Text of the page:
This is why Australia Day for us is usually a family day, that look you give your parents in thanks, for the decision they made to have you come or be born in Australia. It’s the unspoken that resounds loudest in our family, the subtle hints we give one another on what life was like before.
But it should also be a day of remembrance, a day to pay tribute to the many sacrifices made along the way.
Australia Day is about celebrating what we have become as a nation, not how we started as one.
On the 26th of January and on the flip coin of our celebrations other Australians mourn their countless losses at a Survival Day. I would like to pay tribute to our indigenous communities, that despite many of history's horrors - they emerged positive, inclusive and hospitable to us.
We have much to learn from our first people, our indigenous communities, and on Australia Day let us never forget the past, but also let us never repeat it. We should live with the reminder that we will never be free, not even in Australia, if we do not advocate for Justice everywhere.
So where would I be today if I wasn't here? Where would you be? I'd be living in a village north of Lenabon with a PHD and no job prospects. I would probably me married to a Lebanese - most possibly Muslims, because I wasn't open to other ethnicities and religions. I would have at least two or three kids that I would struggle to feed or even send to school. I would most probably be sitting at a cafe somewhere smoking shisha, having coffee, playing backgammon or cards watching the news - that sounds pretty cool though! But I would also have no understanding of the West and I would simply would never have been afforded the opportunity to visit it because the Lebanese passport gets you nowhere. All of this living in a country that is one tenth the size of South Australia with four times the population. Mind you- 1 million of these people are refugees that could have easily been me or even you, without the Australian passport.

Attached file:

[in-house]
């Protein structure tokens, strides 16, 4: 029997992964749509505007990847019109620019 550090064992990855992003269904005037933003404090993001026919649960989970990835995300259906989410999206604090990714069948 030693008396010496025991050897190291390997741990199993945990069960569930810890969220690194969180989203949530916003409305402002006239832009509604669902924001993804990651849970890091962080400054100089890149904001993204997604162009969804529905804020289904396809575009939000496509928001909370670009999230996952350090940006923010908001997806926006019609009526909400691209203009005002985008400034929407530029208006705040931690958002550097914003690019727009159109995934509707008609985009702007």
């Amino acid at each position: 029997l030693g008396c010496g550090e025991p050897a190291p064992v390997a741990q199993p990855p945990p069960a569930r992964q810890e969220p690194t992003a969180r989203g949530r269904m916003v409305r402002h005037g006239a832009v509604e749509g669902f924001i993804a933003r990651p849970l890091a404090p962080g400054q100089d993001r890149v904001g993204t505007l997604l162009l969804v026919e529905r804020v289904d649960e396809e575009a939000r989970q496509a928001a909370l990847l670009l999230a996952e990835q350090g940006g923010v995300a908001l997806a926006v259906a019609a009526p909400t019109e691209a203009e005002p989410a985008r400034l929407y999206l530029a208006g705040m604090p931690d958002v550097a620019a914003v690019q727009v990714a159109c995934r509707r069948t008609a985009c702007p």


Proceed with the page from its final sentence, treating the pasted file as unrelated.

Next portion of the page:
The world is not in a good place at the moment my friends, but was it ever?
Throughout history and now - World Wars, invasions, colonization, massacres, war crimes, terrorism, mass exodus of people and refugees. The rise of Pauline, Trump and Brexit. It seems we never learned from history and that is why it keeps repeating itself as if to just remind us.
The world is responding to extremism with extremism, it almost feels like we have lost the middle ground.
We will be naive to think history stops with us, we will not have the answers to all our problems today, but the future will.
We as Australians have an opportunity now to seize the moment, especially with everythin that is happening around the world. We can effect change, we can show leadership and we can franchise our fairness. We can go out there and demonstrate our successful formula for coexistence because peace, tolerance and equity are more than words they are a perspective!
And with that in mind the only way we can affect change is by changing our own personal perspective and by the way the way we treat one another. Because change is needed- but change needs courage, and courage my friends, well courage changes absolutely everything.